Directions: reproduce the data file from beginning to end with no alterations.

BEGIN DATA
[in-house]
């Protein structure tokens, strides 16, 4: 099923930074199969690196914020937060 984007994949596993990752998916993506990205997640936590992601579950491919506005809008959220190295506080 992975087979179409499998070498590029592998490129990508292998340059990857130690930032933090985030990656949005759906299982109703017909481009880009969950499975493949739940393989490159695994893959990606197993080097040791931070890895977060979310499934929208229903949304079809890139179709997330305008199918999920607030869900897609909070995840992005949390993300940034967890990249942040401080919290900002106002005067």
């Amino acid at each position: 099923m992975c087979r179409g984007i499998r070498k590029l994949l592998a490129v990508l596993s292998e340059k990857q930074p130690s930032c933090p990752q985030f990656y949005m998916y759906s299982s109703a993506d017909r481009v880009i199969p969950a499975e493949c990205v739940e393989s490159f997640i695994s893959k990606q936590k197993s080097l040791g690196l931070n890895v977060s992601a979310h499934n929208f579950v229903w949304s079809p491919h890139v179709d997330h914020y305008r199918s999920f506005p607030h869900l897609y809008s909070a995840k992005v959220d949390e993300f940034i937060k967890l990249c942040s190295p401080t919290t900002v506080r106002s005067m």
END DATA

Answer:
[in-house]
């Protein structure tokens, strides 16, 4: 099923930074199969690196914020937060 984007994949596993990752998916993506990205997640936590992601579950491919506005809008959220190295506080 992975087979179409499998070498590029592998490129990508292998340059990857130690930032933090985030990656949005759906299982109703017909481009880009969950499975493949739940393989490159695994893959990606197993080097040791931070890895977060979310499934929208229903949304079809890139179709997330305008199918999920607030869900897609909070995840992005949390993300940034967890990249942040401080919290900002106002005067």
């Amino acid at each position: 099923m992975c087979r179409g984007i499998r070498k590029l994949l592998a490129v990508l596993s292998e340059k990857q930074p130690s930032c933090p990752q985030f990656y949005m998916y759906s299982s109703a993506d017909r481009v880009i199969p969950a499975e493949c990205v739940e393989s490159f997640i695994s893959k990606q936590k197993s080097l040791g690196l931070n890895v977060s992601a979310h499934n929208f579950v229903w949304s079809p491919h890139v179709d997330h914020y305008r199918s999920f506005p607030h869900l897609y809008s909070a995840k992005v959220d949390e993300f940034i937060k967890l990249c942040s190295p401080t919290t900002v506080r106002s005067m």